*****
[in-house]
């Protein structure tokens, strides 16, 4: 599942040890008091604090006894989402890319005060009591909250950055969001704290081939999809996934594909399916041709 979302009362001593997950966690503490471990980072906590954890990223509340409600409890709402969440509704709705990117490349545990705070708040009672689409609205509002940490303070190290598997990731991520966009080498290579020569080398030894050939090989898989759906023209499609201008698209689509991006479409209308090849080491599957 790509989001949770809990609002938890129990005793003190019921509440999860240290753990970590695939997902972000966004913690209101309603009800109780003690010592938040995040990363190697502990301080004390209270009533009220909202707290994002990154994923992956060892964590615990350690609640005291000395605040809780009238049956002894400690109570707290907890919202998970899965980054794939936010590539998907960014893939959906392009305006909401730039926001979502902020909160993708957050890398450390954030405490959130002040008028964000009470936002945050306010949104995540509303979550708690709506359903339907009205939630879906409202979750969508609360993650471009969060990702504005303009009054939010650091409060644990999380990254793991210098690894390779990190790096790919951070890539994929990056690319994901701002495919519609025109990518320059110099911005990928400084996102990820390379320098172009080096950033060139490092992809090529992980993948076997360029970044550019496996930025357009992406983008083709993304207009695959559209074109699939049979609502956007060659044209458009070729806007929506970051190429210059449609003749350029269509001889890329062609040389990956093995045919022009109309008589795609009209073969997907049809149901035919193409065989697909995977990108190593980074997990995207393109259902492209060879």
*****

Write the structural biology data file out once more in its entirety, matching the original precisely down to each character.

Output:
[in-house]
């Protein structure tokens, strides 16, 4: 599942040890008091604090006894989402890319005060009591909250950055969001704290081939999809996934594909399916041709 979302009362001593997950966690503490471990980072906590954890990223509340409600409890709402969440509704709705990117490349545990705070708040009672689409609205509002940490303070190290598997990731991520966009080498290579020569080398030894050939090989898989759906023209499609201008698209689509991006479409209308090849080491599957 790509989001949770809990609002938890129990005793003190019921509440999860240290753990970590695939997902972000966004913690209101309603009800109780003690010592938040995040990363190697502990301080004390209270009533009220909202707290994002990154994923992956060892964590615990350690609640005291000395605040809780009238049956002894400690109570707290907890919202998970899965980054794939936010590539998907960014893939959906392009305006909401730039926001979502902020909160993708957050890398450390954030405490959130002040008028964000009470936002945050306010949104995540509303979550708690709506359903339907009205939630879906409202979750969508609360993650471009969060990702504005303009009054939010650091409060644990999380990254793991210098690894390779990190790096790919951070890539994929990056690319994901701002495919519609025109990518320059110099911005990928400084996102990820390379320098172009080096950033060139490092992809090529992980993948076997360029970044550019496996930025357009992406983008083709993304207009695959559209074109699939049979609502956007060659044209458009070729806007929506970051190429210059449609003749350029269509001889890329062609040389990956093995045919022009109309008589795609009209073969997907049809149901035919193409065989697909995977990108190593980074997990995207393109259902492209060879």